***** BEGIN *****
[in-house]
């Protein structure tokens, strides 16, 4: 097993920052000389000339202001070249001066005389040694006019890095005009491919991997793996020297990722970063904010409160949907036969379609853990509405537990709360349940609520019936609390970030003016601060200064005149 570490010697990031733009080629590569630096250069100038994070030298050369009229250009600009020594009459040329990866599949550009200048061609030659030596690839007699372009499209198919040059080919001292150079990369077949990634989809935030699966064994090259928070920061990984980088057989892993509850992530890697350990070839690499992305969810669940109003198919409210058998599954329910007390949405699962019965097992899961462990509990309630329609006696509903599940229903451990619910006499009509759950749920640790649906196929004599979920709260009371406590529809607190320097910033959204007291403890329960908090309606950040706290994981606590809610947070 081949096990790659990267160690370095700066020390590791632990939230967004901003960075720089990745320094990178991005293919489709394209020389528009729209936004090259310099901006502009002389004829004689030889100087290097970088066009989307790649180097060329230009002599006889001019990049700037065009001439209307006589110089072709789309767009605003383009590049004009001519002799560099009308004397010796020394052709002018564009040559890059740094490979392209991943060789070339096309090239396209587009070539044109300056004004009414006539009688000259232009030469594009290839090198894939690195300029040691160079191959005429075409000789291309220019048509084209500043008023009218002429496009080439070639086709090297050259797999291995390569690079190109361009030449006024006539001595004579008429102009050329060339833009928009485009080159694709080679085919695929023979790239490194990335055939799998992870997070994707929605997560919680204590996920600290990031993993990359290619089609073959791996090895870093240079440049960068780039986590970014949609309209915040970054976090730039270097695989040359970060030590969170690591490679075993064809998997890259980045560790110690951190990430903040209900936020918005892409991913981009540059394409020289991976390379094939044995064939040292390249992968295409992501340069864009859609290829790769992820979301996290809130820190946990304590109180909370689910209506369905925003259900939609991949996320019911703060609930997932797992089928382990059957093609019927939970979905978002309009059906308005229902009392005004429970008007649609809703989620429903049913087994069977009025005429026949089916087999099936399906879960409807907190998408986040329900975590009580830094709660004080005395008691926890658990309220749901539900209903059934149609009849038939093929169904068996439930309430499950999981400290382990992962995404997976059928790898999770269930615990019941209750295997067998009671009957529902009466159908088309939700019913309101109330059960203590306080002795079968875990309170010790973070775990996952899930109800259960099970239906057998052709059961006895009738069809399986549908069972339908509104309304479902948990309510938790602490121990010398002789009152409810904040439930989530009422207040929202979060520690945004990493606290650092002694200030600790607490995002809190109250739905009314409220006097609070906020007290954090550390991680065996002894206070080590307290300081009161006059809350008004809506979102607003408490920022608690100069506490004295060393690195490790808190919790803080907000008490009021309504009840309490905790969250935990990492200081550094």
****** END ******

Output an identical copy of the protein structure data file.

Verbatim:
[in-house]
């Protein structure tokens, strides 16, 4: 097993920052000389000339202001070249001066005389040694006019890095005009491919991997793996020297990722970063904010409160949907036969379609853990509405537990709360349940609520019936609390970030003016601060200064005149 570490010697990031733009080629590569630096250069100038994070030298050369009229250009600009020594009459040329990866599949550009200048061609030659030596690839007699372009499209198919040059080919001292150079990369077949990634989809935030699966064994090259928070920061990984980088057989892993509850992530890697350990070839690499992305969810669940109003198919409210058998599954329910007390949405699962019965097992899961462990509990309630329609006696509903599940229903451990619910006499009509759950749920640790649906196929004599979920709260009371406590529809607190320097910033959204007291403890329960908090309606950040706290994981606590809610947070 081949096990790659990267160690370095700066020390590791632990939230967004901003960075720089990745320094990178991005293919489709394209020389528009729209936004090259310099901006502009002389004829004689030889100087290097970088066009989307790649180097060329230009002599006889001019990049700037065009001439209307006589110089072709789309767009605003383009590049004009001519002799560099009308004397010796020394052709002018564009040559890059740094490979392209991943060789070339096309090239396209587009070539044109300056004004009414006539009688000259232009030469594009290839090198894939690195300029040691160079191959005429075409000789291309220019048509084209500043008023009218002429496009080439070639086709090297050259797999291995390569690079190109361009030449006024006539001595004579008429102009050329060339833009928009485009080159694709080679085919695929023979790239490194990335055939799998992870997070994707929605997560919680204590996920600290990031993993990359290619089609073959791996090895870093240079440049960068780039986590970014949609309209915040970054976090730039270097695989040359970060030590969170690591490679075993064809998997890259980045560790110690951190990430903040209900936020918005892409991913981009540059394409020289991976390379094939044995064939040292390249992968295409992501340069864009859609290829790769992820979301996290809130820190946990304590109180909370689910209506369905925003259900939609991949996320019911703060609930997932797992089928382990059957093609019927939970979905978002309009059906308005229902009392005004429970008007649609809703989620429903049913087994069977009025005429026949089916087999099936399906879960409807907190998408986040329900975590009580830094709660004080005395008691926890658990309220749901539900209903059934149609009849038939093929169904068996439930309430499950999981400290382990992962995404997976059928790898999770269930615990019941209750295997067998009671009957529902009466159908088309939700019913309101109330059960203590306080002795079968875990309170010790973070775990996952899930109800259960099970239906057998052709059961006895009738069809399986549908069972339908509104309304479902948990309510938790602490121990010398002789009152409810904040439930989530009422207040929202979060520690945004990493606290650092002694200030600790607490995002809190109250739905009314409220006097609070906020007290954090550390991680065996002894206070080590307290300081009161006059809350008004809506979102607003408490920022608690100069506490004295060393690195490790808190919790803080907000008490009021309504009840309490905790969250935990990492200081550094």